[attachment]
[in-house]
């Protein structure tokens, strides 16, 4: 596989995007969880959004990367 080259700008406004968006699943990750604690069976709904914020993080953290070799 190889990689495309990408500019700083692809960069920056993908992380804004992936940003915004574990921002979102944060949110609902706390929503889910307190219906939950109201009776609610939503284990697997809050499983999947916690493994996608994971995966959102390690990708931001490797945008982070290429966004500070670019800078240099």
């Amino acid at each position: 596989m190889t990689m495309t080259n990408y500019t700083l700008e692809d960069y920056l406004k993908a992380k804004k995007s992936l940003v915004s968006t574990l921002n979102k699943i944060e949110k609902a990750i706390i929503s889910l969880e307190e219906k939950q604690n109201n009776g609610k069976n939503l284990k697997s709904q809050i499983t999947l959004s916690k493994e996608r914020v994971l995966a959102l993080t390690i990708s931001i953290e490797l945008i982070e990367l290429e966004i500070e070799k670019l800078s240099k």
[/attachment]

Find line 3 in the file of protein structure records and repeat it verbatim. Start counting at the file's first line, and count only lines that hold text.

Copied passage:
């Amino acid at each position: 596989m190889t990689m495309t080259n990408y500019t700083l700008e692809d960069y920056l406004k993908a992380k804004k995007s992936l940003v915004s968006t574990l921002n979102k699943i944060e949110k609902a990750i706390i929503s889910l969880e307190e219906k939950q604690n109201n009776g609610k069976n939503l284990k697997s709904q809050i499983t999947l959004s916690k493994e996608r914020v994971l995966a959102l993080t390690i990708s931001i953290e490797l945008i982070e990367l290429e966004i500070e070799k670019l800078s240099k």